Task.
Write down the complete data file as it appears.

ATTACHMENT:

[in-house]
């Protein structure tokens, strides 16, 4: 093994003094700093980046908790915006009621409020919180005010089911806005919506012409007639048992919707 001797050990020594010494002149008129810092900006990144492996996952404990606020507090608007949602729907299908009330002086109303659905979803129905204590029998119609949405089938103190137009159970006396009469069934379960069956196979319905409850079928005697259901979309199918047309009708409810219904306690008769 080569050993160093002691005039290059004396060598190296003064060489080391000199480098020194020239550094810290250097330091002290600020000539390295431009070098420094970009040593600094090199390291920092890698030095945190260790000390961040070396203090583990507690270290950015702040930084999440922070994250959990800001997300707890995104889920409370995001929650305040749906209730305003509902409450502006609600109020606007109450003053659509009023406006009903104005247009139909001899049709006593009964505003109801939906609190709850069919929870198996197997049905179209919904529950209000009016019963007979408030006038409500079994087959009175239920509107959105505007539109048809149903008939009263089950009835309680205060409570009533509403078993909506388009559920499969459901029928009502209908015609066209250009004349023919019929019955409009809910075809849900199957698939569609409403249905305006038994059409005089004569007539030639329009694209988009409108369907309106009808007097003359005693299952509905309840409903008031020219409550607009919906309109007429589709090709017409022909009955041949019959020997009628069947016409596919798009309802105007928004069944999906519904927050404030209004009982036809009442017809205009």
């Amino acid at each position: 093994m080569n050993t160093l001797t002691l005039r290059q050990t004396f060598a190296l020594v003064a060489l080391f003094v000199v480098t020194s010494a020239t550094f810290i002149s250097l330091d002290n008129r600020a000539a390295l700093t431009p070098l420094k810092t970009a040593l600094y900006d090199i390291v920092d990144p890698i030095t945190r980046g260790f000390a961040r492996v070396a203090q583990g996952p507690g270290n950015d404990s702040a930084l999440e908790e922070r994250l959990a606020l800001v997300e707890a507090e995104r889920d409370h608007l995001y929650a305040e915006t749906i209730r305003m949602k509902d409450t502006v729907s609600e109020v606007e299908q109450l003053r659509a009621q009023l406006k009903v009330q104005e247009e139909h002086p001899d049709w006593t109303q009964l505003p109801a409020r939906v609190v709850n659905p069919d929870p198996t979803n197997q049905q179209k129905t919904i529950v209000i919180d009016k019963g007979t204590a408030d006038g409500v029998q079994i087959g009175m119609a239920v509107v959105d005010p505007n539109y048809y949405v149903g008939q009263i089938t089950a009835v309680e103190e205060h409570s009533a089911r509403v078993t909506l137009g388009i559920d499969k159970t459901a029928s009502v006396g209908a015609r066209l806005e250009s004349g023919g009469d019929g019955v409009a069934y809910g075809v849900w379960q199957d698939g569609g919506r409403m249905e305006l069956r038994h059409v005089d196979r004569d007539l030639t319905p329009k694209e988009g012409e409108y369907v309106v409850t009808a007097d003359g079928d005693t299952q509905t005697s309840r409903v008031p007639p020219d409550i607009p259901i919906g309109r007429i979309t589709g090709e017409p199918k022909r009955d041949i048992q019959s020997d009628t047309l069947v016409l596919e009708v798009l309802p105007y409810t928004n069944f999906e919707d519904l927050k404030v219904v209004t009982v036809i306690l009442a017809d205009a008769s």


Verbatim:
[in-house]
């Protein structure tokens, strides 16, 4: 093994003094700093980046908790915006009621409020919180005010089911806005919506012409007639048992919707 001797050990020594010494002149008129810092900006990144492996996952404990606020507090608007949602729907299908009330002086109303659905979803129905204590029998119609949405089938103190137009159970006396009469069934379960069956196979319905409850079928005697259901979309199918047309009708409810219904306690008769 080569050993160093002691005039290059004396060598190296003064060489080391000199480098020194020239550094810290250097330091002290600020000539390295431009070098420094970009040593600094090199390291920092890698030095945190260790000390961040070396203090583990507690270290950015702040930084999440922070994250959990800001997300707890995104889920409370995001929650305040749906209730305003509902409450502006609600109020606007109450003053659509009023406006009903104005247009139909001899049709006593009964505003109801939906609190709850069919929870198996197997049905179209919904529950209000009016019963007979408030006038409500079994087959009175239920509107959105505007539109048809149903008939009263089950009835309680205060409570009533509403078993909506388009559920499969459901029928009502209908015609066209250009004349023919019929019955409009809910075809849900199957698939569609409403249905305006038994059409005089004569007539030639329009694209988009409108369907309106009808007097003359005693299952509905309840409903008031020219409550607009919906309109007429589709090709017409022909009955041949019959020997009628069947016409596919798009309802105007928004069944999906519904927050404030209004009982036809009442017809205009």
């Amino acid at each position: 093994m080569n050993t160093l001797t002691l005039r290059q050990t004396f060598a190296l020594v003064a060489l080391f003094v000199v480098t020194s010494a020239t550094f810290i002149s250097l330091d002290n008129r600020a000539a390295l700093t431009p070098l420094k810092t970009a040593l600094y900006d090199i390291v920092d990144p890698i030095t945190r980046g260790f000390a961040r492996v070396a203090q583990g996952p507690g270290n950015d404990s702040a930084l999440e908790e922070r994250l959990a606020l800001v997300e707890a507090e995104r889920d409370h608007l995001y929650a305040e915006t749906i209730r305003m949602k509902d409450t502006v729907s609600e109020v606007e299908q109450l003053r659509a009621q009023l406006k009903v009330q104005e247009e139909h002086p001899d049709w006593t109303q009964l505003p109801a409020r939906v609190v709850n659905p069919d929870p198996t979803n197997q049905q179209k129905t919904i529950v209000i919180d009016k019963g007979t204590a408030d006038g409500v029998q079994i087959g009175m119609a239920v509107v959105d005010p505007n539109y048809y949405v149903g008939q009263i089938t089950a009835v309680e103190e205060h409570s009533a089911r509403v078993t909506l137009g388009i559920d499969k159970t459901a029928s009502v006396g209908a015609r066209l806005e250009s004349g023919g009469d019929g019955v409009a069934y809910g075809v849900w379960q199957d698939g569609g919506r409403m249905e305006l069956r038994h059409v005089d196979r004569d007539l030639t319905p329009k694209e988009g012409e409108y369907v309106v409850t009808a007097d003359g079928d005693t299952q509905t005697s309840r409903v008031p007639p020219d409550i607009p259901i919906g309109r007429i979309t589709g090709e017409p199918k022909r009955d041949i048992q019959s020997d009628t047309l069947v016409l596919e009708v798009l309802p105007y409810t928004n069944f999906e919707d519904l927050k404030v219904v209004t009982v036809i306690l009442a017809d205009a008769s």